I don't doubt that there were once bodies of water on Mars, it's just that science cannot answer with absolute certainty questions about events from the past that we have never observed.

Jay86
06-25-2004, 02:41 PM
It can't be a fact, by definition science can only declare something a fact if it is happening right now. "Overwhelming evidence of water on Mars at some point in the past" is probably the best that modern science can do; but that's not the same as a cold, hard fact.

I don't doubt that there were once bodies of water on Mars, it's just that science cannot answer with absolute certainty questions about events from the past that we have never observed.
Of course it cant be a fact-fact, I didnt mean pure-rock-solid-fact. It doesnt take even a rocket scientist to know that it cant be a "fact" because it happened in the past.....But ffiinnneeee then, I'll put it this way - "the scientists said their findings were as 'factual' as possible"....better? :rolleyes:

bigbarada
06-25-2004, 02:46 PM
Of course it cant be a fact-fact, I didnt mean pure-rock-solid-fact. It doesnt take even a rocket scientist to know that it cant be a "fact" because it happened in the past.....But ffiinnneeee then, I'll put it this way - "the scientists said their findings were as 'factual' as possible"....better? :rolleyes:

Much better. :p ;) :D

But anyways, we should probably stay on topic or this thread will get thrown in the Rancor Pit. :eek:

Back to the issue of cost, exactly how much cheaper was this space flight than a NASA mission? Does anyone know?

Jay86
06-25-2004, 02:58 PM
Back to the issue of cost, exactly how much cheaper was this space flight than a NASA mission? Does anyone know?
http://www.spacefuture.com/journal/journal.cgi?art=2004.06.17.June_21_flight

I think/am pretty sure the answer to that question was somewhere in that article, then again, thats not a fact, its simply a possibility :D

Tycho
06-25-2004, 08:02 PM
Welcome this thread to the Rancor Pit if it has to go, but BigBarada:

If there is good evidence that there was water on Mars...


Could this mean that conditions for life to evolve (such as water) are not so randomly impossible?

Could God have tried to create life on Mars, and then decided he made a mistake and switched to forming the ideal environment on earth?

Is water just a natural side effect from God's creation efforts? Why can't he make things exactly as he wants them in the first place?

Could we be a trial and error process? So could God have created evolution and used that as his trial-and-error process to build upon successes with bio-forming, and getting rid of errors such as the dinosaurs through natural selection or even super-natural selection (thus there never being dinosaurs on Noah's ark even if God did create the world, 50 million years ago - not 5,000 years ago?)

More competition for science and space flight will open the doors to more discovery. I am not a Creationist nor an Evolutionist absolutist, but I am excited when we take another step further towards our answers!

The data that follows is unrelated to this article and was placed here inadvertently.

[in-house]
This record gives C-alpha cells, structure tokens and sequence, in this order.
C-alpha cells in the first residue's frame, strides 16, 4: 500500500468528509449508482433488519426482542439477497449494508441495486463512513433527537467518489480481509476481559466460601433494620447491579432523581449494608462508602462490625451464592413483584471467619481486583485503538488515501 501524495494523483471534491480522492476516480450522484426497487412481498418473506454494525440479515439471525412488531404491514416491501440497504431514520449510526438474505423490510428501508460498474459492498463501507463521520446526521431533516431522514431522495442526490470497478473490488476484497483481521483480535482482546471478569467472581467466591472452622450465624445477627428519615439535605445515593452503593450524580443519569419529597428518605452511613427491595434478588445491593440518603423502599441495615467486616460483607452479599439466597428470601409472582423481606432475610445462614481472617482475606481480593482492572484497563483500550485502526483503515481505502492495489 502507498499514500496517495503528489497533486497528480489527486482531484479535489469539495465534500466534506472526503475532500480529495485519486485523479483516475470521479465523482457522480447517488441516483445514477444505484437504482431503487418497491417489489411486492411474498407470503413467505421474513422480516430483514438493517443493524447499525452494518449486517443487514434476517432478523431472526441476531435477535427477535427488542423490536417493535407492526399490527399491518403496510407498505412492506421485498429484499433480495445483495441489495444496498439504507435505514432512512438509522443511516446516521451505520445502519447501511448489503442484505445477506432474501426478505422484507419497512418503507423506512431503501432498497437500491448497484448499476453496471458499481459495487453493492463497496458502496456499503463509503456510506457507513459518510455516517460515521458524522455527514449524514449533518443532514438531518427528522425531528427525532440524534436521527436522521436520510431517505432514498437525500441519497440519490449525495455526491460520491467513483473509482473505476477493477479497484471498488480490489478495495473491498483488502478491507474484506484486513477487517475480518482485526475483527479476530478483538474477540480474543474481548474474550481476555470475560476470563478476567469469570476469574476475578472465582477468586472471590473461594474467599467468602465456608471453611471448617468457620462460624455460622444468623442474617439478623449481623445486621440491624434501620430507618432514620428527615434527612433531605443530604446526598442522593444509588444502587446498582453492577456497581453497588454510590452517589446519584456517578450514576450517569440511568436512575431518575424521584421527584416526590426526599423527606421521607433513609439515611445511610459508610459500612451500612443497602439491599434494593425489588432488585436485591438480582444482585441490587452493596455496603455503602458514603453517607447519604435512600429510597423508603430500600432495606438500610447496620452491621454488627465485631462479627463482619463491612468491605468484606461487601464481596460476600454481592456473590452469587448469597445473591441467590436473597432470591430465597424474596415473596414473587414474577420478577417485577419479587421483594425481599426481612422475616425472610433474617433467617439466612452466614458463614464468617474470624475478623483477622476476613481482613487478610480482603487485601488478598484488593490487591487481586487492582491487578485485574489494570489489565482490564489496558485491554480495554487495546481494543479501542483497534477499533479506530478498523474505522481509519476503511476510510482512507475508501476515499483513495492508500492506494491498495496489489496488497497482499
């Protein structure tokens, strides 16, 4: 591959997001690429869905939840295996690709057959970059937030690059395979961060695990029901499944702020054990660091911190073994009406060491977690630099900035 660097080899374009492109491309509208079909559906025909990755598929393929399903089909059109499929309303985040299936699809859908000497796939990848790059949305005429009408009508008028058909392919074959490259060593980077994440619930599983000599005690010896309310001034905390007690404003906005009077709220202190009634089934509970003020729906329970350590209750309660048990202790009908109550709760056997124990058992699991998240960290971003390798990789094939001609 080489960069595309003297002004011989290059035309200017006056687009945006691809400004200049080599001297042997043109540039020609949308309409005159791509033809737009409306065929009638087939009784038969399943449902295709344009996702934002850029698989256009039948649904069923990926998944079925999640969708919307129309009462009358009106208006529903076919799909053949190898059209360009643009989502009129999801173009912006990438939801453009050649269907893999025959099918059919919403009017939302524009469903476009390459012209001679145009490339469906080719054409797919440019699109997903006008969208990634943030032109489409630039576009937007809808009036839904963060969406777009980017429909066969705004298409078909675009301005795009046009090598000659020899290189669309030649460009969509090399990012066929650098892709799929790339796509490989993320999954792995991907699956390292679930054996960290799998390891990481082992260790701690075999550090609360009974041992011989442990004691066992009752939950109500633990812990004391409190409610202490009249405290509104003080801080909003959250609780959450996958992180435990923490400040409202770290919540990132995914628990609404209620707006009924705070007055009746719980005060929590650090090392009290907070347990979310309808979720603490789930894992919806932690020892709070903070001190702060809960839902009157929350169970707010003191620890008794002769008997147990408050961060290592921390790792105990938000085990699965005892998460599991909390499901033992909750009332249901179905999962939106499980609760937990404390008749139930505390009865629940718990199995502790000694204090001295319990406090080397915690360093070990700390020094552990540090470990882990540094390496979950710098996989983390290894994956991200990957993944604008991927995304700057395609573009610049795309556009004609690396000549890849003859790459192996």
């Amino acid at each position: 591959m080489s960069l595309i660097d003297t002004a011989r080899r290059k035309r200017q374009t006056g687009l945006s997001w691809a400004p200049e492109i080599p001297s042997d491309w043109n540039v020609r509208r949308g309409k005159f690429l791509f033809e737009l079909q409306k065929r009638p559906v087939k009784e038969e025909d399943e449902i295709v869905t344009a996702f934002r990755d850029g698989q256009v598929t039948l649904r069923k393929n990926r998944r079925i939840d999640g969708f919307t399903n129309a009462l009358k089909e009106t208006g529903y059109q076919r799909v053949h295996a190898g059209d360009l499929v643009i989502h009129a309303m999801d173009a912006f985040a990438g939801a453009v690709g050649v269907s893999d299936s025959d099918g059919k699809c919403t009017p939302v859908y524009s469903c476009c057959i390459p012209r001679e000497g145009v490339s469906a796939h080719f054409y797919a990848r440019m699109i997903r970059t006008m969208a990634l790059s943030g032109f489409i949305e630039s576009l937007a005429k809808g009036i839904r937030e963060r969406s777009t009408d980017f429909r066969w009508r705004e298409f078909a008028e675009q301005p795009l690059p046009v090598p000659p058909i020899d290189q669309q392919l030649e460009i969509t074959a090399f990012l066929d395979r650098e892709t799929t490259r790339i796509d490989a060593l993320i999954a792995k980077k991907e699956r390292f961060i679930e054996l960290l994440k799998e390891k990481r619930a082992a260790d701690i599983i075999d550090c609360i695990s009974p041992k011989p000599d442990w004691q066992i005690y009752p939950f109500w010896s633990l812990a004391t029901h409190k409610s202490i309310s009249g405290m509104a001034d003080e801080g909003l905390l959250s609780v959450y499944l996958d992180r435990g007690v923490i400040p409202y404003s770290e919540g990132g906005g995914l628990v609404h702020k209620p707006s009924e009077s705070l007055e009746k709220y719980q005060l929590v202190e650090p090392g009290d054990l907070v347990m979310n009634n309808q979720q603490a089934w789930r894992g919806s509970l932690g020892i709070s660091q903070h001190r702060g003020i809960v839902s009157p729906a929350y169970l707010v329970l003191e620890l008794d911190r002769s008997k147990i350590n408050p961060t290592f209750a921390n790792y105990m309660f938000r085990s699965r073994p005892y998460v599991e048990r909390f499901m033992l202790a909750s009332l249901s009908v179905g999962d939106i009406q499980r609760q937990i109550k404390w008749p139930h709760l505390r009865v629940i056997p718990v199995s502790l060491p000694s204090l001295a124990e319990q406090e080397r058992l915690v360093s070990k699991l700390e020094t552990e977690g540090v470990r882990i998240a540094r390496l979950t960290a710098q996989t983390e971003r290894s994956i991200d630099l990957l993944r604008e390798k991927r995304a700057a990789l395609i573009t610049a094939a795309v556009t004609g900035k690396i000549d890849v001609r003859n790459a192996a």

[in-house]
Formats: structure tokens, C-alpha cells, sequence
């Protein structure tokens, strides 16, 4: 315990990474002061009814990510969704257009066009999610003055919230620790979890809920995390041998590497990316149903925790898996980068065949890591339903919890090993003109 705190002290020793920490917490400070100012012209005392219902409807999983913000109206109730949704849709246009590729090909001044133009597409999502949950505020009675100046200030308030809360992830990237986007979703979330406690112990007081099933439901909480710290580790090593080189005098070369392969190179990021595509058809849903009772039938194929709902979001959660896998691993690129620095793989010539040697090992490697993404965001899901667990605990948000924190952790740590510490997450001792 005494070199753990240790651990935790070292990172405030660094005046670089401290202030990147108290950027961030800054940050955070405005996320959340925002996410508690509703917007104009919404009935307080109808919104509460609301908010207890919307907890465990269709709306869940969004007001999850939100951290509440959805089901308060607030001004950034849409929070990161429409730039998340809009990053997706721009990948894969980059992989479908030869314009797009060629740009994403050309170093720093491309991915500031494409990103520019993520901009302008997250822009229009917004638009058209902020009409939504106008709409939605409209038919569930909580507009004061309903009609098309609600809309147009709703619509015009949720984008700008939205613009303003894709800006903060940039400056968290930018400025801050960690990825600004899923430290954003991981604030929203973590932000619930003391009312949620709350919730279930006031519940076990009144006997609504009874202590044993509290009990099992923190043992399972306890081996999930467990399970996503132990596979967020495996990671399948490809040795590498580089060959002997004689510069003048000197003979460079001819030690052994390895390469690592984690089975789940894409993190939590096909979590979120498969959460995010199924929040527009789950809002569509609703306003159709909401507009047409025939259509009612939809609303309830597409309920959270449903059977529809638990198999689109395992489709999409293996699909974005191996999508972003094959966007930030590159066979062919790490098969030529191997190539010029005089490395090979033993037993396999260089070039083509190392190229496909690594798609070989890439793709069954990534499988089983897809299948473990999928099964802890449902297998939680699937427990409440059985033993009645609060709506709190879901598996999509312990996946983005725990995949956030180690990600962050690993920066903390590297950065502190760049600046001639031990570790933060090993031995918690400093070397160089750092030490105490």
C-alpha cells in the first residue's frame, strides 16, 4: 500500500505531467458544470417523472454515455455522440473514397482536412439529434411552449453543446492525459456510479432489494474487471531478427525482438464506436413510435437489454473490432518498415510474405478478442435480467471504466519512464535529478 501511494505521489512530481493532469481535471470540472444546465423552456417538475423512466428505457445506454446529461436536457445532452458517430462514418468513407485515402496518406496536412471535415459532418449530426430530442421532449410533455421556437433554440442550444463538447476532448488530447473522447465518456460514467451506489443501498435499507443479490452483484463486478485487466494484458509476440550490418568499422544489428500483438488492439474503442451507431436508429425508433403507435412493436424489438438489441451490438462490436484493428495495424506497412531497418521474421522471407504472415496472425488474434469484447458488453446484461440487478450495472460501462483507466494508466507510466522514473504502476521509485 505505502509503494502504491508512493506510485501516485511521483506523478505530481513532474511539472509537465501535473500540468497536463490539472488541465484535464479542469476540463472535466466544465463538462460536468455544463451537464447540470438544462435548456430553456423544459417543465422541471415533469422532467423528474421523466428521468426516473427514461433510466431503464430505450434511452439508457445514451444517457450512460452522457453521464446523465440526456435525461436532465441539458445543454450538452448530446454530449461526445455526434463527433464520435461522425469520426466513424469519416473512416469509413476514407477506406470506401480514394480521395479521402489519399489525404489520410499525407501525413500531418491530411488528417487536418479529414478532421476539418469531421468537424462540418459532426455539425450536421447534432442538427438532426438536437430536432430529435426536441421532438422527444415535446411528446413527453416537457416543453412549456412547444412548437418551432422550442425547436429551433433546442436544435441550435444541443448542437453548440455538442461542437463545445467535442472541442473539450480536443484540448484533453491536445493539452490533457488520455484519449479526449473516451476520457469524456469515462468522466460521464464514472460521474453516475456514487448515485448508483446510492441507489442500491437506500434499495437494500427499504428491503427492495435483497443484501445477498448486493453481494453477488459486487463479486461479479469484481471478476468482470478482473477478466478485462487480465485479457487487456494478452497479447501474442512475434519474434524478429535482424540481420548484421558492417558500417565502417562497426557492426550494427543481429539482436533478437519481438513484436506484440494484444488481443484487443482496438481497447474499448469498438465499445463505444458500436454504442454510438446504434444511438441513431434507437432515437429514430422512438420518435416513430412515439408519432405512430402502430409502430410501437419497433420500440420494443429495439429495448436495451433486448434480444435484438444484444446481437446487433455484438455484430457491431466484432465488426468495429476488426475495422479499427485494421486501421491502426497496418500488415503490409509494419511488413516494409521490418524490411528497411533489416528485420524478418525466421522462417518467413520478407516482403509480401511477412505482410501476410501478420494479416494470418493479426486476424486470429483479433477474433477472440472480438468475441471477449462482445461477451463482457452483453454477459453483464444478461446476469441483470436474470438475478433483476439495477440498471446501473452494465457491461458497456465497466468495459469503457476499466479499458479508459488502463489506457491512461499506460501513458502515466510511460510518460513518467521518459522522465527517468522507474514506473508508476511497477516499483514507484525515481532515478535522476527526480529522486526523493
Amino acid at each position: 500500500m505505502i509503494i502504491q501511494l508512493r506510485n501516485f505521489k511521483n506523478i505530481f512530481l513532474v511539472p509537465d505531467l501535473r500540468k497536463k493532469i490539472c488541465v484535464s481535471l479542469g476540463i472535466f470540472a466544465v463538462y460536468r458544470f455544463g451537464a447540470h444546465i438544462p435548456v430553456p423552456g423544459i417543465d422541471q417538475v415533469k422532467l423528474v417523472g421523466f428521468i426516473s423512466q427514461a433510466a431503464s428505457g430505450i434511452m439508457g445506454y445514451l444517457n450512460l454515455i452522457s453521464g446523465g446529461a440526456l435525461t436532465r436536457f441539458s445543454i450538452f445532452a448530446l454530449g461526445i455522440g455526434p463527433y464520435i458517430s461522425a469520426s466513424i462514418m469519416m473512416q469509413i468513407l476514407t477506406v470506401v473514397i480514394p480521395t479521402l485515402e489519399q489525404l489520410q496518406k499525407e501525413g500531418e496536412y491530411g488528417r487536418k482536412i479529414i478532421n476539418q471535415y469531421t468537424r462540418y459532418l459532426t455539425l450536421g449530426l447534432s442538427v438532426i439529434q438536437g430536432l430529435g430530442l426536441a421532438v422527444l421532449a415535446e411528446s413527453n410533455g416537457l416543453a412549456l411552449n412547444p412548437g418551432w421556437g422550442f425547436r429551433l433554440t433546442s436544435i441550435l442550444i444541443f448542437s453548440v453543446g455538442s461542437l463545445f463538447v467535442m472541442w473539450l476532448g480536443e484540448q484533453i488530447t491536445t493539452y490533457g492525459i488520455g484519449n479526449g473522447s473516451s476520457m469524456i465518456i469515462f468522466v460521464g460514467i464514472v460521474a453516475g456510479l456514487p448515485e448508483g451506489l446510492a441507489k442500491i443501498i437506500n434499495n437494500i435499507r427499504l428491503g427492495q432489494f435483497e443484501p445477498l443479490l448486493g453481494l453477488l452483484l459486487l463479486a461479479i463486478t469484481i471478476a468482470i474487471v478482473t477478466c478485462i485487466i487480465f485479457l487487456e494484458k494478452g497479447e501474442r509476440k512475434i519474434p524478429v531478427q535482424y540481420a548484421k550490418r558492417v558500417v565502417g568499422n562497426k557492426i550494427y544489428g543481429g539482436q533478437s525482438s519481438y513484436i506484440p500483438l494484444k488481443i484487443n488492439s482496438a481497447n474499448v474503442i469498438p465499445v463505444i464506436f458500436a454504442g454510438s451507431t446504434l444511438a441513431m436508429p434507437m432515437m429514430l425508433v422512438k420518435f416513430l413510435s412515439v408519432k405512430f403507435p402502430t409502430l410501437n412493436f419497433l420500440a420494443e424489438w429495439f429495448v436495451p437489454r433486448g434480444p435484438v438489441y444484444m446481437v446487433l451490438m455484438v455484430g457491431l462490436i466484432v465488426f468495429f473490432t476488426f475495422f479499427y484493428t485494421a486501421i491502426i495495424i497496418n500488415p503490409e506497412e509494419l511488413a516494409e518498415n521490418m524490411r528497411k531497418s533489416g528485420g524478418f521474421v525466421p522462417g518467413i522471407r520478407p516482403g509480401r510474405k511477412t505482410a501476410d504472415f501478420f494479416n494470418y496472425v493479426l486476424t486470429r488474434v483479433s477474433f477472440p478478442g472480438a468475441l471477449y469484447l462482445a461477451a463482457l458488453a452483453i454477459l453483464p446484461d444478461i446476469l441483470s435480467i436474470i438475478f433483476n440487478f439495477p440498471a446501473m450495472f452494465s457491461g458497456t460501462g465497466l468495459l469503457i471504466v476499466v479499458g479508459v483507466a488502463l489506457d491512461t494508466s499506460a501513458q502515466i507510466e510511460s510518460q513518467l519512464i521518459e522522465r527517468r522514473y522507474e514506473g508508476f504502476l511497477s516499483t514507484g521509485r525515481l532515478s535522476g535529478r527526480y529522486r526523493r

JediTricks
06-25-2004, 08:34 PM
Back to the issue of cost, exactly how much cheaper was this space flight than a NASA mission? Does anyone know?NASA shuttle flights cost roughly $500 million each - 25 times the entire cost of Rutan's reusable SpaceShipOne and its launch vehicle White Knight. The launch costs are less, around $225 mil, but the operational costs involve entire missions and maintenance and all that jazz - the program gets around $3 billion a year to pay for around 5 or 6 launches. Of course, the cost numbers technically will go when you factor in that the shuttle program has been grounded for a while now since the Columbia accident. Also, these cost numbers don't factor in the price of designing and building the vehicles, the single-use launch boosters, the various launch systems such as the crawler and facility, etc., because the number would jump yet again.


I am very proud of Rutan and his team, their accomplishment has opened up a new world for all of us. I only wish my grandpa Stan could have lived to see this, he was an engineer who worked on various elements of the shuttle and its launch systems and truly believed in human spaceflight, SpaceShipOne's accomplishment is the fruition of that dream of an inexpensive, reusable space vehicle that will take the average man to the stars.

scruffziller
06-26-2004, 09:39 AM
I am very proud of Rutan and his team, their accomplishment has opened up a new world for all of us. I only wish my grandpa Stan could have lived to see this, he was an engineer who worked on various elements of the shuttle and its launch systems and truly believed in human spaceflight, SpaceShipOne's accomplishment is the fruition of that dream of an inexpensive, reusable space vehicle that will take the average man to the stars.
Amen to that brother.:)
They will have to update their timeline on the Star Trek website.

JediTricks
06-27-2004, 09:16 PM
Burt Rutan = Zefram Cochrane? We haven't beaten the light barrier yet Scruff. :D